English is full of words that mean “very big.” It’s really amazing how many synonyms we have. Here’s a short list, to illustrate:
There are some small differences between meanings, but for the most part, they just mean “extremely big.” That is, many of them are direct synonyms. You can say one word or another word—it doesn’t matter, because they mean the exact same thing.
And we like mixing them up, too. If ever spend time around American teenagers, you might hear invented combinations of words, such as “ginormous” (“gigantic” + “enormous”). That’s slang—don’t learn it for your TOEFL, and don’t use it—but it shows our love for words that describe very big things.
Below, we’ll look at four more specific words that mean “huge,” with a bit more attention to the specifics of usage and meaning.
This will be the most direct of the four words in this post. The root of “massive” is the word “mass”—just like what we weigh in grams (g) and kilograms (kg). So, literally, if something is “massive,” then it has a lot of mass. In other words, it’s large and heavy. In science, “massive” can be used in that way.
But outside of science, we use the word more generally. You can have, for example, a “massive headache.” Or we could say that smart phone technology has caused “massive changes” to how we communicate.
Basically, “massive” is almost the same as “huge,” but it’s a little bit more formal, which makes it great for the TOEFL.
TOEFL example: One of the largest craters on the surface of Mars, Hellas Planitia, was caused by a massive asteroid impact around four billion years ago.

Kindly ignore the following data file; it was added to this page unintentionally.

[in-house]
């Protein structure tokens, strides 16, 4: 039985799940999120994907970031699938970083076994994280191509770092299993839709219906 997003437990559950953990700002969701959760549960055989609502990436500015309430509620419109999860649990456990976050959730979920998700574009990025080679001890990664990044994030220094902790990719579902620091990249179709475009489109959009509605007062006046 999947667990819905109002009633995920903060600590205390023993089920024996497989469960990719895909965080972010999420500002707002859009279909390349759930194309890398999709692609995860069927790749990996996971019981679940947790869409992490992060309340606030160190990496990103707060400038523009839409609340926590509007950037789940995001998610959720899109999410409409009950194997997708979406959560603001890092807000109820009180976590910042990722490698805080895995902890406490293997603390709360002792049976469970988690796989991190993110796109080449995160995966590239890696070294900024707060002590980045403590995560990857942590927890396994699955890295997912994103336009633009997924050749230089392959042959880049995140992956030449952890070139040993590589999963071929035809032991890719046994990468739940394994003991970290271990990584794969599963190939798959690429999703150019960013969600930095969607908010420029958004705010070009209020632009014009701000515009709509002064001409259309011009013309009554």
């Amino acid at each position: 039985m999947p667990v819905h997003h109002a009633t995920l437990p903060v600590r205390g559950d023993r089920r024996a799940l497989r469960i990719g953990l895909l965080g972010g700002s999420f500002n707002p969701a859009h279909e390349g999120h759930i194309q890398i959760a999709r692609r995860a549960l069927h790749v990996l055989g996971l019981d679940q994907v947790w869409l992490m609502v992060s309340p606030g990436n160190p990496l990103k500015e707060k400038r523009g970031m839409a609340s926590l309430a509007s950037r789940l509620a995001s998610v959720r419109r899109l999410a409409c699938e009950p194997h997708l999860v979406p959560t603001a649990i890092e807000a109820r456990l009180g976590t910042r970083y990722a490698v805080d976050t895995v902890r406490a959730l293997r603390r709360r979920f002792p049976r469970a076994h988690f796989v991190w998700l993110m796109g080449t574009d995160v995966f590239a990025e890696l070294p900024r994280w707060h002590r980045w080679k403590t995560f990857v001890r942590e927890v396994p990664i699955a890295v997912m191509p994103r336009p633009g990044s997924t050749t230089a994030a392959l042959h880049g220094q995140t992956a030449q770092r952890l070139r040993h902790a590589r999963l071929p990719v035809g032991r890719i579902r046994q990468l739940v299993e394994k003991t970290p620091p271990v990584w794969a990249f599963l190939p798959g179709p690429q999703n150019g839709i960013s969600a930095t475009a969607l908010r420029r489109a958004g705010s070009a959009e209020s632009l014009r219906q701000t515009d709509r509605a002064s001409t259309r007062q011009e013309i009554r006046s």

Much like “massive,” the word “tremendous” can be used to describe very large physical things, such as mountains, or very important abstract things, such as opportunities. But “tremendous” things are often very powerful, specifically—they are big, strong, and sometimes scary. You might, for example, describe an explosion or a giant wave as “tremendous.”
Informally, people also use the word “tremendous” to mean “great,” especially to say that something was well done. You might, for example, tell your singer friend that her performance on stage was “tremendous.” That usage could easily show up in a TOEFL conversation recording, but it would not appear in an academic text.
TOEFL example: Although the center of the earth is, of course, extremely hot, it is also under tremendous pressure, which results in a solid inner core.
Unlike “massive” and “tremendous” things, “vast” things are not usually heavy. Instead, “vast” refers to large areas—often areas of open space. A desert, an ocean, or a city might be called “vast,” while a mountain would not be.
Again, it can be used metaphorically, too. You have a vast knowledge of sports history if you can name every World Cup winner since the tournament began. If your eight friends want to go out to lunch, and seven of them vote for Italian food, then the vast majority want Italian. But even in those cases, you might imagine that a lot of area is covered. That vast knowledge includes many pieces, as does the vast majority. A wide, metaphorical space is included.
TOEFL example: You might find that there’s a vast difference between your experience with high school teachers and your college professors.
If you could consider “massive” and “tremendous” to be very similar, then you could also compare “vast” and “extensive.” Both refer to a very wide area. Just as deserts and oceans can be “vast,” so too can they be described as “extensive.”
The biggest difference is that “extensive” refers more often to the number of items included in a set (although “vast” can sometimes be used for this, too). An extensive collection includes many pieces. If your essay is written in extensive detail, it includes all of the small facts. So in some ways, “extensive” is related to number and completeness, not just size.
TOEFL example: Despite extensive evidence to the contrary, authors often cite the Wright brothers as the first to successfully fly in an airplane.